Sandile Memela
Sandile Memela

They say government-sponsored artists are traitors

I believe celebrated struggle poet and ANC veteran Mongane Wally Serote will be in a lot of trouble for saying “the white Western voice dominates discourse in this country while the African voice is muted”.

He was a panellist on a Big Debate discussion about artists and whether they have sold out or have we sold out the artists. Essentially this was a discussion about artistic freedom and whether it’s right for artists to get too close to government.

Other panellists included outspoken singer Simphiwe Dana, renowned playwright Mbongeni Ngema, writer and cultural activist Mike van Graan and Business and Arts South Africa chief executive Michelle Constant. The audience was filled with artists, musicians, dancers, thinkers, bureaucrats and intellectuals from different spheres.

But, for me, it was Bra Wally — as he is fondly called — who not only asserted respect of artistic freedom for artists in our democracy but highlighted how this is muted by white Western domination, culture and lifestyle.

He even went to the extent of questioning the integrity of renowned Market Theatre artistic director and academic Malcolm Purkey when the latter stood up to problematise the issue of Africanity. Purkey wanted to know what Bra Wally meant when he talked about the “African voice being muted”. Is it the African gay, the white African, the feminist African or what? Good, pertinent and nit-picking questions about African essentialism methinks!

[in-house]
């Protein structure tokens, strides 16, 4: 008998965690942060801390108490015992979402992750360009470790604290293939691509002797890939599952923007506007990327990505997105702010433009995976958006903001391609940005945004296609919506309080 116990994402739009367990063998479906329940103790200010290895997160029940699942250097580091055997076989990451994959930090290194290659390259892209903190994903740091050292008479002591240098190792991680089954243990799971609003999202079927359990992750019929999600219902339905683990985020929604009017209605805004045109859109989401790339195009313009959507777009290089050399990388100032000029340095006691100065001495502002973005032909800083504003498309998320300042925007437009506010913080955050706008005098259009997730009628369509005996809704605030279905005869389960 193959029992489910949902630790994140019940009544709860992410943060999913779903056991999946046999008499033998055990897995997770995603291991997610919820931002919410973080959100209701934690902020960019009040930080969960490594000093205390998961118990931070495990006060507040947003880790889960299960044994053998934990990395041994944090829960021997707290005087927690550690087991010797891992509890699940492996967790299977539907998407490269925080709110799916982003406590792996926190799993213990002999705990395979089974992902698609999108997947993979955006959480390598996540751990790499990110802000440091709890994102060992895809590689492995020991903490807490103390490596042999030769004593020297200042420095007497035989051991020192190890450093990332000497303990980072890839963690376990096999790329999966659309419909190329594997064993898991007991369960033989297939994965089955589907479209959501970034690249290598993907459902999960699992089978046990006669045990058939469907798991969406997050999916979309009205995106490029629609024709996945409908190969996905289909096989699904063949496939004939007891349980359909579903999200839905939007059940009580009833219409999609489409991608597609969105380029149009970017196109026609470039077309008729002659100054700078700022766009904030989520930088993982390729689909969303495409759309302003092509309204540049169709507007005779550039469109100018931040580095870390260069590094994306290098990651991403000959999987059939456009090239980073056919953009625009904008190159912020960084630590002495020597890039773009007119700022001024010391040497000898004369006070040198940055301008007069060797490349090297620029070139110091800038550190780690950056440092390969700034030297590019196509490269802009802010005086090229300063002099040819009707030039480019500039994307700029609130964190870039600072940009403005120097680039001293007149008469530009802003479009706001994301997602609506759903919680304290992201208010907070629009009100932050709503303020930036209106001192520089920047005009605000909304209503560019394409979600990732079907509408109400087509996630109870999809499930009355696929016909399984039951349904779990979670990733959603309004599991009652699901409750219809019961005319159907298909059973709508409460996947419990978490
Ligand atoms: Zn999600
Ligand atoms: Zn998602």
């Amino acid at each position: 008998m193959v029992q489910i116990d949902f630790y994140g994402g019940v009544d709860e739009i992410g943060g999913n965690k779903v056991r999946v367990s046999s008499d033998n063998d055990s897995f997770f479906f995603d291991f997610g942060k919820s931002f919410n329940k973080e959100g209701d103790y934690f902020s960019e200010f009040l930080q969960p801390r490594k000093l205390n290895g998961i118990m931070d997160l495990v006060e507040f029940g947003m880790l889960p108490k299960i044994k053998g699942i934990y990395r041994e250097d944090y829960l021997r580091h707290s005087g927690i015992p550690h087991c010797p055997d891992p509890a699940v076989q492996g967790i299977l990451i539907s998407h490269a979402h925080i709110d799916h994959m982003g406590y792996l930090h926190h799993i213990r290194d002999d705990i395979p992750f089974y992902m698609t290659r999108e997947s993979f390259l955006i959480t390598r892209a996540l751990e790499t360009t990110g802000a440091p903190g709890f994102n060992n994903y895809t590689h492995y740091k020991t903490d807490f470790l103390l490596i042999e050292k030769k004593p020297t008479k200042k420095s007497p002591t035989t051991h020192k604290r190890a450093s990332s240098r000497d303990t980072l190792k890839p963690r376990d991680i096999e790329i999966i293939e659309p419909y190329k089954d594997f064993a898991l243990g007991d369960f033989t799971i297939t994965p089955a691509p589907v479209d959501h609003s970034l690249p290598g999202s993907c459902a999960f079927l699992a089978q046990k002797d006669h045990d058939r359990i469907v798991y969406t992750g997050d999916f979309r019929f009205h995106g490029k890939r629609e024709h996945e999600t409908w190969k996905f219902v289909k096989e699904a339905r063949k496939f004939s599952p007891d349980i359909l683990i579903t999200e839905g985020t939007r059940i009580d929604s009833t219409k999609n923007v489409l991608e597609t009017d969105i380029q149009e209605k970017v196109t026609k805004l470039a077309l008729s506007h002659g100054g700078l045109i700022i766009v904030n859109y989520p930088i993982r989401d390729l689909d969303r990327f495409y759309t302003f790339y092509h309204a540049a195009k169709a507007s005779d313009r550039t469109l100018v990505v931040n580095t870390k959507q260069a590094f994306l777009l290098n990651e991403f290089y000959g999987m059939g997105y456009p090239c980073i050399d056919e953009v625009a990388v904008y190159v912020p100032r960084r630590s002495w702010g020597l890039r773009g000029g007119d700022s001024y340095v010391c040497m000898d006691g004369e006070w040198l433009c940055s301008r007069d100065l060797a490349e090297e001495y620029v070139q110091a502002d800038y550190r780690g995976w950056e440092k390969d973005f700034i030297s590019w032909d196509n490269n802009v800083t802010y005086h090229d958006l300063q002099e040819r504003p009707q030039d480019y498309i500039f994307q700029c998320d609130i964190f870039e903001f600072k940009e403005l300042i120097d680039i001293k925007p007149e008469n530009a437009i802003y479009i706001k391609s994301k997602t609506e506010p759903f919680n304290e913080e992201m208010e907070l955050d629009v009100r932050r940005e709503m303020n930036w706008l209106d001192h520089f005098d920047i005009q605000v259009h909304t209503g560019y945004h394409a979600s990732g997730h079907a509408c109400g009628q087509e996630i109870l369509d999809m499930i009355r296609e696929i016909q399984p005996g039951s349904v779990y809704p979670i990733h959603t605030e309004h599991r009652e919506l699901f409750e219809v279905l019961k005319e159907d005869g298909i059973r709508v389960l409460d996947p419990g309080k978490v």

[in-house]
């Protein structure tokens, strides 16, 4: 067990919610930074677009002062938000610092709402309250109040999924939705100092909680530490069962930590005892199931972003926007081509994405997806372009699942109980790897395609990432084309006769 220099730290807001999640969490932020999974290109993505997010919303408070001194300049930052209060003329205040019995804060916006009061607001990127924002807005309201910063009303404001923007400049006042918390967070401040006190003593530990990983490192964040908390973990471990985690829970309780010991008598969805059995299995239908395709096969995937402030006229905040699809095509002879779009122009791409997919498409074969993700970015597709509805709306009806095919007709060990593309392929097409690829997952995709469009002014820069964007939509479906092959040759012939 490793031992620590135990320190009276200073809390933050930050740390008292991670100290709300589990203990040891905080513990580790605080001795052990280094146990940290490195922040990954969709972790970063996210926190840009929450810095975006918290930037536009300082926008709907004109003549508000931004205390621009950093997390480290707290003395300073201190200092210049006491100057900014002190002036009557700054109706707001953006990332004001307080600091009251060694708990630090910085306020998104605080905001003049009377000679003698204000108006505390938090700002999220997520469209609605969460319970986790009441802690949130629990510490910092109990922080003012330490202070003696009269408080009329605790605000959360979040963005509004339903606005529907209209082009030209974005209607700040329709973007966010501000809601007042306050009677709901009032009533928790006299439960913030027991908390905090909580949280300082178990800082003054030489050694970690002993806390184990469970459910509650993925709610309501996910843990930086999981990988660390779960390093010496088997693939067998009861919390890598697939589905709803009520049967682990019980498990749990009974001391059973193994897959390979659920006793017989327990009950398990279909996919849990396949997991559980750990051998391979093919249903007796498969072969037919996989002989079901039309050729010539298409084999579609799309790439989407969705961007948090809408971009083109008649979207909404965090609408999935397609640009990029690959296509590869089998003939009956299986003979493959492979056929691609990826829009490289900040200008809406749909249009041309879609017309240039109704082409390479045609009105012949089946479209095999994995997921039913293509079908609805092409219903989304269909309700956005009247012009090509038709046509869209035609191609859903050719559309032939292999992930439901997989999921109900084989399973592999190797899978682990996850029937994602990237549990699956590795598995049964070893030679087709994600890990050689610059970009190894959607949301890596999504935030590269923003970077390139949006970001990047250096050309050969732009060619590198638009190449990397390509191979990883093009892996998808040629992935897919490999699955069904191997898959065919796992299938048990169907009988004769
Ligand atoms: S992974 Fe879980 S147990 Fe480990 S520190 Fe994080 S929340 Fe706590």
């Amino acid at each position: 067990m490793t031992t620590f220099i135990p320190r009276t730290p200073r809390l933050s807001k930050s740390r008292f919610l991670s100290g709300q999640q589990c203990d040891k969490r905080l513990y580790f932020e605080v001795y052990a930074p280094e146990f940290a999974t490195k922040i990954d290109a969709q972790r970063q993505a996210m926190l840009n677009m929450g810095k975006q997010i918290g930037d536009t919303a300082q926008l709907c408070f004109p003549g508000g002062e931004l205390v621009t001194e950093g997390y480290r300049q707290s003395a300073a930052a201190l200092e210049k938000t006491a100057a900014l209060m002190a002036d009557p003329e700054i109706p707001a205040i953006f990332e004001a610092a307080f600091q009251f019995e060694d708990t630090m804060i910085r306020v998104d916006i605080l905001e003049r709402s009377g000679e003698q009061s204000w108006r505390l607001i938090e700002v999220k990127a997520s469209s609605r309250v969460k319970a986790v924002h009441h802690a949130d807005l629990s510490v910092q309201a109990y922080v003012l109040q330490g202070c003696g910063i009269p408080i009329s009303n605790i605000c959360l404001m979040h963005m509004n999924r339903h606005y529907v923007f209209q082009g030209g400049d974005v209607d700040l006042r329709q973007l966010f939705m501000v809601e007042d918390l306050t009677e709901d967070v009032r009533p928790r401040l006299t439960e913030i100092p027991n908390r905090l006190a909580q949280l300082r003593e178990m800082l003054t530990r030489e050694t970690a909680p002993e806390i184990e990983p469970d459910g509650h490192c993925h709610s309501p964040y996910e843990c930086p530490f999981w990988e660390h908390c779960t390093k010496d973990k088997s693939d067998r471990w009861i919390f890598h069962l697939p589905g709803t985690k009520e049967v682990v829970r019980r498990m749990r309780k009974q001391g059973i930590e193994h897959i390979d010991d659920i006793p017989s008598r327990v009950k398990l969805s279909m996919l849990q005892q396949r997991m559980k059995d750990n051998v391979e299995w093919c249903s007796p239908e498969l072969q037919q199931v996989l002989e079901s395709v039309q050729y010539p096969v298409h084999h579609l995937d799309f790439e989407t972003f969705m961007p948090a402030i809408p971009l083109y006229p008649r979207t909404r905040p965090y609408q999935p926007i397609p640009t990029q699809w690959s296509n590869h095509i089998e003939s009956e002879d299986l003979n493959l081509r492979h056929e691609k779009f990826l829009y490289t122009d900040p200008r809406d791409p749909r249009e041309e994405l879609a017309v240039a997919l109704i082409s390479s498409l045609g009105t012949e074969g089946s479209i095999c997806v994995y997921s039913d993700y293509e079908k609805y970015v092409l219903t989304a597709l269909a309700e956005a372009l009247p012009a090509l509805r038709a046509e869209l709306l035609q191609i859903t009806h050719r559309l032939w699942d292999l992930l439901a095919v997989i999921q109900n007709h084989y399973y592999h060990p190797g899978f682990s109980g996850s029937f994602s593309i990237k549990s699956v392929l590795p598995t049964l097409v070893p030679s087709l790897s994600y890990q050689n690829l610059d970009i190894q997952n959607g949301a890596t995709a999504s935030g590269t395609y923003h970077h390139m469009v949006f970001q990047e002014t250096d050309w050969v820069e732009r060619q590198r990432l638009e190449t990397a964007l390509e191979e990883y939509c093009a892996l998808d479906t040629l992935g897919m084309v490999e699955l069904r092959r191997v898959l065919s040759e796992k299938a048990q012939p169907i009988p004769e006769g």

If I am correct, Bra Wally is not going to receive a bouquet of flowers for saying that a dedicated artist and celebrated academic like Purkey does not appreciate what being an African means. Instead, his tone dismissed Purkey as glib and shallow by not appreciating the fact that when Africans speak in their mother tongue nobody listens to them or takes them seriously. They must always speak English even though the show was recorded in Walter Sisulu Square in Kliptown, Soweto. As a result of this, their voices are not part of the national discourse.

Also Bra Wally said white people do as they please about matters of African culture, including issues of polygamy and circumcision, for instance, but as a black person he would “get into serious trouble if I were to say anything about Jews”. He will not be publicly applauded for that.

As I understand it Bra Wally will not be applauded for making the assertion that it is the “white Western voice that dominates discourse in this country” because it has got the material resources. He will be accused of pleading powerlessness and victimisation when black people (sic) have political power and control.

Nobody is going to praise Bra Wally for pointing out that the African majority has very little say — except for voting once every five years — in the direction of the country. Instead, their struggles — in health, education and active political citizenry, for instance — have allegedly been appropriated by white liberals who distract them from focusing on the genuine causes of their suffering: racism and economic inequality.

I do not imagine a lot of people will praise Bra Wally for refusing to answer host Siki Mgabadeli’s question on whether artists are free in this country. Instead he insisted on focusing on what he called “the cultural context”, which he claimed is not only white but promotes a Western bias. The whites own the corporates that donate funds and are calling the shots.